Noise reduction of neoprene diving hoods in air
People engaged in activities in or under open water normally wear some form of body protection such as a wetsuit to keep them warm. These activities could be work related (for example, repair and maintenance, sea rescue, archeology) or for recreation or sport (such as surfing and swimming). A separate neoprene hood is often worn to keep the head warm. Some divers who operate noisy machinery or tools in or underwater assume that hoods provide some protection from the noise while underwater, and may also provide some attenuation of the noise under dry conditions, when wearing a hood with their heads out of the water.
ISVR Consulting and the Institute of Naval Medicine measured the insertion losses, or noise reduction, of wet and dry neoprene hoods to airborne sound.
The insertion losses (noise reduction) of five neoprene diving hoods were measured in one-third octave bands using a Kemar manikin in a diffuse, broadband pink noise field in a reverberant chamber. The five hoods were from three suppliers and varied in thickness: 2 mm, 3 mm, 5 mm, 7 mm and 9 mm.
The insertion losses were measured first with the hoods dry and then with the hoods wetted by immersing them in water and allowing the excess water to drain away. Although the hood was wet, there was no water in the manikin’s ear canal.
Each measurement of an insertion loss involved five measurements of the sound levels at the manikin’s ears with the hood, interleaved with five measurements without the hood, so that the hood had to be fitted and removed five times. The mean insertion loss was then calculated as the sound level in each frequency band measured with the hood minus the corresponding sound level measured without the hood. The insertion loss is essentially the attenuation, but the term attenuation is usually reserved for noise reductions measured in real ear at threshold (REAT) tests with human listeners, whereas the insertion loss is applied when sound levels are measured, either on a manikin or with microphones in real ears (MIRE).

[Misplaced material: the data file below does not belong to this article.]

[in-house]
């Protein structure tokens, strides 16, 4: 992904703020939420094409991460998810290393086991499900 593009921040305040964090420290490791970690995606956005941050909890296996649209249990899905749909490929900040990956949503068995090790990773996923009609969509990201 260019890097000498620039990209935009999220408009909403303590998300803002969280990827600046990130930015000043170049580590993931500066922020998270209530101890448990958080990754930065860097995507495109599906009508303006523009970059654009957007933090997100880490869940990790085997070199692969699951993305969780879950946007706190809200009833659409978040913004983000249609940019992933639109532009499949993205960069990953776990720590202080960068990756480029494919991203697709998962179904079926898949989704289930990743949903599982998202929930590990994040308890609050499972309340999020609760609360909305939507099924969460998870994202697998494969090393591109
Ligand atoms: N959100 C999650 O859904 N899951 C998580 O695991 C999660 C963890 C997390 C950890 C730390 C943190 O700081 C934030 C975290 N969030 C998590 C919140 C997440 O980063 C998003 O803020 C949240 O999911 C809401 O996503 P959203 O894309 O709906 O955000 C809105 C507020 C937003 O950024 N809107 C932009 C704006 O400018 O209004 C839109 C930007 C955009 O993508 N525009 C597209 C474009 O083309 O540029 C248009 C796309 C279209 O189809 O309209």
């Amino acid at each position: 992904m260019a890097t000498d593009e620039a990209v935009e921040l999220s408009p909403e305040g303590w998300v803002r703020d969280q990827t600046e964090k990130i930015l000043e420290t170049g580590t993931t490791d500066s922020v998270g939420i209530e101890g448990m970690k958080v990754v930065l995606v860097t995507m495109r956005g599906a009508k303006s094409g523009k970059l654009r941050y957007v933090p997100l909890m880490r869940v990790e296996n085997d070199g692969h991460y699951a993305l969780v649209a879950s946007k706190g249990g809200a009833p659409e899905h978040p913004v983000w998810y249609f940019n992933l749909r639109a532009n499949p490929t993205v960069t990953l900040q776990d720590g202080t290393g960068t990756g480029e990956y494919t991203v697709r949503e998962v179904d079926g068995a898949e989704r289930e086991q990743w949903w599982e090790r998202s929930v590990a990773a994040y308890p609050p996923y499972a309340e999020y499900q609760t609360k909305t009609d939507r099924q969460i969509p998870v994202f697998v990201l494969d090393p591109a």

The mean measured insertion losses are shown in the two graphs, one for the dry hoods and one for the wet hoods.
The hoods, whether wet or dry, neither attenuated nor amplified sound below approximately 250 Hz. Between 315 Hz and 1 250 Hz, the insertion loss of each hood was negative, showing a broad resonance which amplified sound by around 6 dB to 8 dB at the maximum. In this frequency range a hood acts as a mass-spring system; in effect a hood stretched over the ears acts like a drum skin resonating in this frequency band.
Above 1 kHz or so, the insertion loss of each hood increased with frequency at around 10 dB per octave, reaching a maximum insertion loss at around 5 kHz to 8 kHz. Wetting each hood made very little difference to the insertion loss; the ‘drum-skin’ resonance frequency may be very marginally lower when the hood is wet, and the insertion losses may be marginally greater between around 1 kHz and 10 kHz, but any effects are very small.
The drum-skin resonance decreased in frequency with increasing thicknesses of hood, and the insertion loss at frequencies above the resonance, increased with the hood thickness.
The insertion losses can be used to calculate noise levels at the ears of a person wearing these hoods in air, though not underwater, when the one-third octave band spectrum and level of the ambient noise is known or can be estimated. The insertion loss in each one-third octave band is subtracted from the ambient external noise in that band to give the one-third octave band spectrum at the ear. The effective overall A-weighted noise level at the ear can then be calculated by A-weighting the bands and summing the values in each band. In the pink noise field used in these tests, the reduction in the A-weighted sound levels by the hoods was generally only between 4 dB and 9 dB. In most cases, a neoprene hood will provide very little reduction in airborne noise, and should not be relied upon to protect hearing.
For further details, see:
Attenuation of airborne noise by wet and dry neoprene diving hoods. G S Paddan (Institute of Naval Medicine) and M C Lower (ISVR Consulting). Underwater Technology 38(1), 3-12, March 2021. doi:10.3723/ut.38.003 ( pdf 2.8 MB).